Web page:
Why is it if someone dares to raise the negatives one gets attacked and called names?

  4. “The shelters will be provided “wherever the homeless land”… so where are these shelters going to be delivered to and set up? Was this part of the thought process?

  5. Wow Steve buddy…take a chill pill. I love ya man, and I think you are raising a number of completely valid and necessary questions. if you raised them in a slightly less confrontational tone and provided (yes I know) yet another opportunity to answer them rationally perhaps people would feel empowered to discuss them here.

    This is a very complex issue.

    Here are the questions I heard raised:

    1) How will locations be determined where use of the shelters are legal?

    2) Have any provisions been made for sanitation?

    3) Will on-going mental health and shelter be provided to the users?

    4) Is there an on-going effort for transitional housing?

    Steve, do you have an alternative to propose?

  6. Steve,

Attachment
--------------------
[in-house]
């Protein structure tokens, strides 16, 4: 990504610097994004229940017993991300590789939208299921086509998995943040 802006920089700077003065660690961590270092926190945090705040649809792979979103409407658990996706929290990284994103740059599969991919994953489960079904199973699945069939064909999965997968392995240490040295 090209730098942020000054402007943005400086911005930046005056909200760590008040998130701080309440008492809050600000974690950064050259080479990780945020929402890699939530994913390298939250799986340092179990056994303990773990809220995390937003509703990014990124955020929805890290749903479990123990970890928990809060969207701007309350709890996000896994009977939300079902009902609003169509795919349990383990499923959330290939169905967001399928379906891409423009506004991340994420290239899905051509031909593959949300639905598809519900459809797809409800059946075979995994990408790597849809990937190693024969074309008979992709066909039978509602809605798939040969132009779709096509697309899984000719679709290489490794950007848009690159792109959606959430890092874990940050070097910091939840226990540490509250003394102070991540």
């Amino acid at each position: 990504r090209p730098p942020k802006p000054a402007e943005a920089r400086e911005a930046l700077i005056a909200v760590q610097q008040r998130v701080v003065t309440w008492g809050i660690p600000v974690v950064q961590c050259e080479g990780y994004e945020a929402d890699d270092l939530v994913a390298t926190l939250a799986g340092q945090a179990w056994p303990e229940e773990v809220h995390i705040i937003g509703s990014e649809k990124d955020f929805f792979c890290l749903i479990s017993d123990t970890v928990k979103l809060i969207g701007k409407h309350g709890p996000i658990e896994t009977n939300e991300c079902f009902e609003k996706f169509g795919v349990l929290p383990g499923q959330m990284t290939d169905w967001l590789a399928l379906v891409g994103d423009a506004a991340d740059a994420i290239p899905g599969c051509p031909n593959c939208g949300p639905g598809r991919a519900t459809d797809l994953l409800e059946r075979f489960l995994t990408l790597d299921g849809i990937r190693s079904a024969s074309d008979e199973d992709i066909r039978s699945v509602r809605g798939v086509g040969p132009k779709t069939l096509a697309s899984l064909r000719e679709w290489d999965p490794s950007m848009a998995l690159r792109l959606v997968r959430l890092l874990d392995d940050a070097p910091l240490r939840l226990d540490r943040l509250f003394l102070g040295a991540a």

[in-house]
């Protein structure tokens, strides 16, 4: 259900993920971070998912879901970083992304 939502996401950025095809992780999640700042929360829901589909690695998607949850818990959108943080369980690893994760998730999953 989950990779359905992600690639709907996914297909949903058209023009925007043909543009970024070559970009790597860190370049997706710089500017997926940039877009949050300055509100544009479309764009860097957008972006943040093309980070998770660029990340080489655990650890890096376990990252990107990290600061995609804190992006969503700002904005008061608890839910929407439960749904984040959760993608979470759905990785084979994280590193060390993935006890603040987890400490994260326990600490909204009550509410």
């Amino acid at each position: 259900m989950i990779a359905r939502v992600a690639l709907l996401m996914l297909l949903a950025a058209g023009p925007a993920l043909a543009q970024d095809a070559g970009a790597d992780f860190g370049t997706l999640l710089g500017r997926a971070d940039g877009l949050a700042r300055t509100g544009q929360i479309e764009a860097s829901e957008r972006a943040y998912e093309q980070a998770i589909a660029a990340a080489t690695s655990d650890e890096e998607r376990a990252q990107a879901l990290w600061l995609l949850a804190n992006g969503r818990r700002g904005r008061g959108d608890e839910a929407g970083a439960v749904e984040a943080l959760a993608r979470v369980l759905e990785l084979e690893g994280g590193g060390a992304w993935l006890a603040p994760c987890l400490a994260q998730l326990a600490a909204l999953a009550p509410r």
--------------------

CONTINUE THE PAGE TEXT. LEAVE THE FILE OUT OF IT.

Get use to GOP Tea Party America. Rather obviously the transients who did the car jacking in Auburn had no connection to this area.

    Transients are not a temporary minor aberration. They are the new face of America, unless we can do something to change our economy, and drastically. I have no illusions that 40 mini-hutches is going to solve anything by themselves, except for the 40 individuals who will now have a vastly improved night’s sleep.

    What these do do, is to put a face on the problem, which is the positioning of the bulk of the USA populous in precarious financial positions, such that a $200 house is all they can afford, UNLESS WE RECOGNIZE the problem in advance and do a lot of thinking and then acting.

    Currently, it seems the top of the power structure is basically saying, “So go away already, die if necessary, and the sooner the better.” We are speaking out and putting a real FACE on the issue.

    You do not reduce the financially disenfranchised by declaring them non-existent, or existing only in “other people’s backyards,” which seems to be the mode many are trying to embrace.

  7. Simple question that no one has prodvided any answers to… Where are these shelters going to be delivered to and set up? Was this part of the thought process?